Aside

I had a opportunity to visit Taylor Creek in South Lake Tahoe last month. It was the most amazing thing to see all the Salmon swimming up-stream and there was so many of them. Salmon run

From Wikipedia, the free encyclopedia

Jump to: navigation, search

Grizzly bear fishes for a salmon during a salmon run. (Photo by Dmitry Azovtsev.)

The salmon run is the time when salmon, which have migrated from the ocean, swim to the upper reaches of rivers where they spawn on gravel beds. After spawning, most Pacific salmon and Atlantic salmon die, and the salmon life cycle starts over again. The annual run can be a major event for grizzly bears, bald eagles and sport fishermen.

Salmon spend their early life in rivers, and then swim out to sea where they live their adult lives and gain most of their body mass. When they have matured, they return to the rivers to spawn. Usually they return with uncanny precision to the natal river where they were born, and even to the very spawning ground of their birth. It is thought that, when they are in the ocean, they use magnetoception to locate the general position of their natal river, and once close to the river, that they use their sense of smell to home in on the river entrance and even their natal spawning ground.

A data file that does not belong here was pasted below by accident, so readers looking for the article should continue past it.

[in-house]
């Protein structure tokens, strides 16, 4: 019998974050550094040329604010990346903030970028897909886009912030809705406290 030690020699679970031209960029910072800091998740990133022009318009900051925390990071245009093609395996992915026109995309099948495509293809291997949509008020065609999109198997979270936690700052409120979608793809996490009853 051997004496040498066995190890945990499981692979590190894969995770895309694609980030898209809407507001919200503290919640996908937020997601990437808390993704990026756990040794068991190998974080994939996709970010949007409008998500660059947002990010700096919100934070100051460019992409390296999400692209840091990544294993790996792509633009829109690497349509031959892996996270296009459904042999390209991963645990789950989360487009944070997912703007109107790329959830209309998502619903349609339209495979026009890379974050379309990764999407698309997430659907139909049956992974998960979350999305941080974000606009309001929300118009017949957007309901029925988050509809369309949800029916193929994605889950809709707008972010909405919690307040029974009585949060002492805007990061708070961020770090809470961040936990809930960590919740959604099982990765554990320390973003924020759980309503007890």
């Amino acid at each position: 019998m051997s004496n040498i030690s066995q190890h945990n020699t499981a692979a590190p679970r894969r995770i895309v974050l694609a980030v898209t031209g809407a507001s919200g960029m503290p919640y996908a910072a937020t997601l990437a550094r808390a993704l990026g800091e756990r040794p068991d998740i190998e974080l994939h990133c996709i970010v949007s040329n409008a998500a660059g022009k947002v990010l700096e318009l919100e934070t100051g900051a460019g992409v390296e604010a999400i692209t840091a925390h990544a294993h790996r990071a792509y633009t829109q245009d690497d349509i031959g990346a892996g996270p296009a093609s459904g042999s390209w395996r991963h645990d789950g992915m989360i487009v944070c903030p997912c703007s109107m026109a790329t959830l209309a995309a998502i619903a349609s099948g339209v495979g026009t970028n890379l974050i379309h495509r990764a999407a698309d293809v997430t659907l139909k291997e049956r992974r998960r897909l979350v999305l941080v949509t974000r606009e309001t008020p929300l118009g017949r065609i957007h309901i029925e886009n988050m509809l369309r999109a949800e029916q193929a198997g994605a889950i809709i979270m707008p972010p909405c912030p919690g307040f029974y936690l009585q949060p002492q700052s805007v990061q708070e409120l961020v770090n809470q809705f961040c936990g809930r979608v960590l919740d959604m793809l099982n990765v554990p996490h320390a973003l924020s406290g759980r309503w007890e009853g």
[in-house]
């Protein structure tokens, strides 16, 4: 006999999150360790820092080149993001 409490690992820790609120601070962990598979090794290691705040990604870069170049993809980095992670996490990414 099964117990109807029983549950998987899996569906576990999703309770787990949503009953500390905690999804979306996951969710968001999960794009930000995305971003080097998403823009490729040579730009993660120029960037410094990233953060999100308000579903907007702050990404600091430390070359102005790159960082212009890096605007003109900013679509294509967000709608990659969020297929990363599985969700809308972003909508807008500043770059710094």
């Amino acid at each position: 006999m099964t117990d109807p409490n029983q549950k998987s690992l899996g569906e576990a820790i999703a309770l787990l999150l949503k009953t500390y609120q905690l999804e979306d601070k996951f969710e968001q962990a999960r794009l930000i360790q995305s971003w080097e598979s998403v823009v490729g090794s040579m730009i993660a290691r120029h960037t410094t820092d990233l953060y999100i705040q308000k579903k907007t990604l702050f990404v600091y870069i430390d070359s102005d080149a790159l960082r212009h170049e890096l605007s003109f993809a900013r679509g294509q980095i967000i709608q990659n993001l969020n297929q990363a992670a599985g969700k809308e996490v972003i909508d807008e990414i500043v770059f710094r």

In northwest America, salmon is a keystone species, which means the impact they have on other life is greater than would be expected in relation to their biomass. The death of the salmon has important consequences, since it means significant nutrients in their carcasses, rich in nitrogen, sulfur, carbon and phosphorus, are transferred from the ocean to terrestrial wildlife such as bears and riparian woodlands adjacent to the rivers. This has knock-on effects not only for the next generation of salmon, but to every species living in the riparian zones the salmon reach.[1] The nutrients can also be washed downstream into estuaries where they accumulate and provide further support for estuarine breeding birds.

Salmon Spawning at Taylor Creek (South Lake Tahoe)

Advertisements

4 comments on “Salmon Spawning at Taylor Creek (South Lake Tahoe)

Leave a Reply

Fill in your details below or click an icon to log in:

WordPress.com Logo

You are commenting using your WordPress.com account. Log Out / Change )

Twitter picture

You are commenting using your Twitter account. Log Out / Change )

Facebook photo

You are commenting using your Facebook account. Log Out / Change )

Google+ photo

You are commenting using your Google+ account. Log Out / Change )

Connecting to %s